What value do you place on your achievements and potential in the workplace? Too many women consistently undersell their worth and it’s holding them back when they want to move on in their careers, according to Sally Helgesen, writing for The European Business Review.
The author has worked closely with women leaders internationally for three decades and continues to be surprised by the numbers who are reluctant to claim their value. Helgesen set out to discover why this is the case, and how it affects careers.
HOW WOMEN ARE VIEWED
She sought opinions from senior female partners in the principally male-dominated areas of accounting, law, consulting and investment on how younger women in their organisations could improve their chances of partnership.
Their key observations were that young women in their businesses worked consistently hard and delivered high quality results within deadline. However, they would rather let others take the praise for their success than publicly shout about their achievements.
One partner said: “A lot of our women seem uncomfortable using the ‘I’ word, so they try to spread the credit around or even give it away. This might make them good people but it doesn’t help their careers.”
HOW WOMEN VIEW THEMSELVES
Similar traits emerged from workshops she holds with women from a wide variety of sectors. Almost all said they were no good at heralding their successes. They believed shouting about themselves would paint them in the same light as the most loathed and shameless self-promoter in their company. They also believed their hard work should be enough to get them noticed.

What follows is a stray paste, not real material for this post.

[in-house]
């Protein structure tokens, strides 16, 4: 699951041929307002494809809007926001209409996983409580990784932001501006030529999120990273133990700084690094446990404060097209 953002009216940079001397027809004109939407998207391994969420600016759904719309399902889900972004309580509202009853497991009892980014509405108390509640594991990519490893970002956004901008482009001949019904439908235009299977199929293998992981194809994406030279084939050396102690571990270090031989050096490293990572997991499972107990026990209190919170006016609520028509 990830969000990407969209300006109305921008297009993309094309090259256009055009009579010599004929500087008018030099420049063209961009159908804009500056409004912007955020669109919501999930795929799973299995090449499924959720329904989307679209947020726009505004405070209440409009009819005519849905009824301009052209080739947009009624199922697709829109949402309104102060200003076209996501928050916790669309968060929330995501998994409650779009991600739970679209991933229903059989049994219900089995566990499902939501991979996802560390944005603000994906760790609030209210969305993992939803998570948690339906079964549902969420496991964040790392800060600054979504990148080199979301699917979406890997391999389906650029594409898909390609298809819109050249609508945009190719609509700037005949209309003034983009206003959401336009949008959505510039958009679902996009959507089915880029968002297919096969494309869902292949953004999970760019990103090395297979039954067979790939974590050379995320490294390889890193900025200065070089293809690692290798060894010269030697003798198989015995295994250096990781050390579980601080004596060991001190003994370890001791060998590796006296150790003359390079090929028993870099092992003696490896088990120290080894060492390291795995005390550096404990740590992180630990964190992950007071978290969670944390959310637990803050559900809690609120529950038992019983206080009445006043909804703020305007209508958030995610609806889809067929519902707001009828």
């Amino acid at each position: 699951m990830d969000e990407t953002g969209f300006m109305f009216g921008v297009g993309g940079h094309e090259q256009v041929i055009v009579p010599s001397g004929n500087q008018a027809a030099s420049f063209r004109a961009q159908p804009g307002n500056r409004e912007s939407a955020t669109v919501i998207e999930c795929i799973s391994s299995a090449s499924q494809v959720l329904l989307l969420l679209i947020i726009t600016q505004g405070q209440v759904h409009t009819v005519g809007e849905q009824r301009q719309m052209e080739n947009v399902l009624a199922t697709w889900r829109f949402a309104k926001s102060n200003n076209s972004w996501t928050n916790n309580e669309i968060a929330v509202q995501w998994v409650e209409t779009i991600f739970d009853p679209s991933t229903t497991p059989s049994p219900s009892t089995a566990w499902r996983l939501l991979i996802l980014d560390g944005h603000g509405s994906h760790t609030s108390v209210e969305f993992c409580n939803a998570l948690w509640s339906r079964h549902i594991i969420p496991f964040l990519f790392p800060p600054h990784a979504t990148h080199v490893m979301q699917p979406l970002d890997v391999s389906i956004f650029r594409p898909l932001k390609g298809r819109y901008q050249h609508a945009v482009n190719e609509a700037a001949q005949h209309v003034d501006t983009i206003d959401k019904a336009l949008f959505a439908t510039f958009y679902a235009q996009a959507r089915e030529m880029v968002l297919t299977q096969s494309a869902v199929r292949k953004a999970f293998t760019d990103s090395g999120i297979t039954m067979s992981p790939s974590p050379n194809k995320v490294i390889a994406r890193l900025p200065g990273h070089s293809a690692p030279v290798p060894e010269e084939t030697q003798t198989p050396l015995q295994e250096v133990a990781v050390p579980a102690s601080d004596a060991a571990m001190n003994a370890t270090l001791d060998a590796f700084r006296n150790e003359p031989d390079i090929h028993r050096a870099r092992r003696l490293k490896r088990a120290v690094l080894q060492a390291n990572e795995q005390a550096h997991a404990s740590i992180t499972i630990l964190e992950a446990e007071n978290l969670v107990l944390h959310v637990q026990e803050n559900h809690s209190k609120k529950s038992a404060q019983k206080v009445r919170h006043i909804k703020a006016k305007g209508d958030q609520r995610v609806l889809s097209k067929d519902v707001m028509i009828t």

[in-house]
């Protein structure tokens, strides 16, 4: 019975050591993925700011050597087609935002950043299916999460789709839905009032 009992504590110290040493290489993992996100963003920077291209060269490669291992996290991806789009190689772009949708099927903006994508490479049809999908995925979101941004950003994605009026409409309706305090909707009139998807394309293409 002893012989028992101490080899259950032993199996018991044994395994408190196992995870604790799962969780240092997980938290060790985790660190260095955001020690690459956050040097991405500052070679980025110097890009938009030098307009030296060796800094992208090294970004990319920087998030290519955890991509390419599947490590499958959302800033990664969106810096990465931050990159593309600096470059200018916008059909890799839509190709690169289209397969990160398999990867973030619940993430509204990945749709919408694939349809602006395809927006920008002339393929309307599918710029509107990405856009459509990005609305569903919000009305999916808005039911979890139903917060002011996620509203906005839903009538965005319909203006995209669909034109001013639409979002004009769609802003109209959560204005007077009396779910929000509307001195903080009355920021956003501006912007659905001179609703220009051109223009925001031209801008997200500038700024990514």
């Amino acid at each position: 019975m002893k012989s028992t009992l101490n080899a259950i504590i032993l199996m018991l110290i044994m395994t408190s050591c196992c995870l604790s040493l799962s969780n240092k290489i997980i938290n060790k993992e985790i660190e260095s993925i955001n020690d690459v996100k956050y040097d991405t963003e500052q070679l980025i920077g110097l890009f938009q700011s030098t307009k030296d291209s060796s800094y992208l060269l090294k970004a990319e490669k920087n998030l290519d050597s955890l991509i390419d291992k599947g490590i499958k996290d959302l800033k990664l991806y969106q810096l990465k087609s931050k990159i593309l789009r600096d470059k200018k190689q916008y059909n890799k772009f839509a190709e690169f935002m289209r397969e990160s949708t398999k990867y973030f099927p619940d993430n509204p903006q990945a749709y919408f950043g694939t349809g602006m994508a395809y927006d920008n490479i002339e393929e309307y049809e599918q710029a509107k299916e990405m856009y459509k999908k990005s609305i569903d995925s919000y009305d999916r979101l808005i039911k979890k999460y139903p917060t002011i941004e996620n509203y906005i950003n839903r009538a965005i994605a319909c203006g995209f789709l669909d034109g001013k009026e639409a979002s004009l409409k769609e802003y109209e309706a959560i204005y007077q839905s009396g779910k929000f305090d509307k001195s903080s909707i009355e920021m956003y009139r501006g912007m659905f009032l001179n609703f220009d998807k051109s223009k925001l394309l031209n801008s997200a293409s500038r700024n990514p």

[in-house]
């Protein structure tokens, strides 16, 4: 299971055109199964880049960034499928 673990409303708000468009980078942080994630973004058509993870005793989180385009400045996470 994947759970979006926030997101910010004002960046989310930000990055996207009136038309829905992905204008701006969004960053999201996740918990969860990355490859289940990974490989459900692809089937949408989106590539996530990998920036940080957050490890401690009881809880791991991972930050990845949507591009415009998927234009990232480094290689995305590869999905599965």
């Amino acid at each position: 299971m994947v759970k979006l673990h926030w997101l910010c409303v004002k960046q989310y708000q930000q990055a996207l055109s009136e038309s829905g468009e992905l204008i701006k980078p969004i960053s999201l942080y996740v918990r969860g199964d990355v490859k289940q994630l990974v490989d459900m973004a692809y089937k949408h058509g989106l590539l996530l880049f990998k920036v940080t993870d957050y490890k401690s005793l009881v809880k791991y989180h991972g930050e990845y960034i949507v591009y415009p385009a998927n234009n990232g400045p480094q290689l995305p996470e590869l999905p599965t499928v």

Helgesen takes issue with both these arguments. She says the first could give you a feeling of moral superiority over this particularly boastful colleague and, as a result, an excuse not to challenge yourself to climb the ladder.
The second argument assumes that executives have time to pick up on all the achievements of individuals without being told about them. It’s the men at the same level who are being promoted because they are more vocal. Not only do they shout about their successes, they also stake a claim to a higher position by highlighting the potential those achievements signify.
Another survey showed that female law firm executives were disappointed that they made partner much later than male colleagues with similar qualifications who arrived at the same time.
“A surprising number said that, when they inquired why they had not made partner in their first year, they were told that the head of their practice ‘had no idea’ that they aspired to partnership”.
Even women who are actively seeking promotion or an alternative job frequently show a lack of confidence in their applications, while a man might typically say: “I have exactly the skills you are looking for and can easily meet these requirements because I’m excellent at x, y and z.”
TURNING THE TIDE
It’s time for women to turn the tide and practise confidently claiming their value, articulating their achievements and voicing their ambitions, so that when they are seeking promotion or their next job, the scene is already set for success.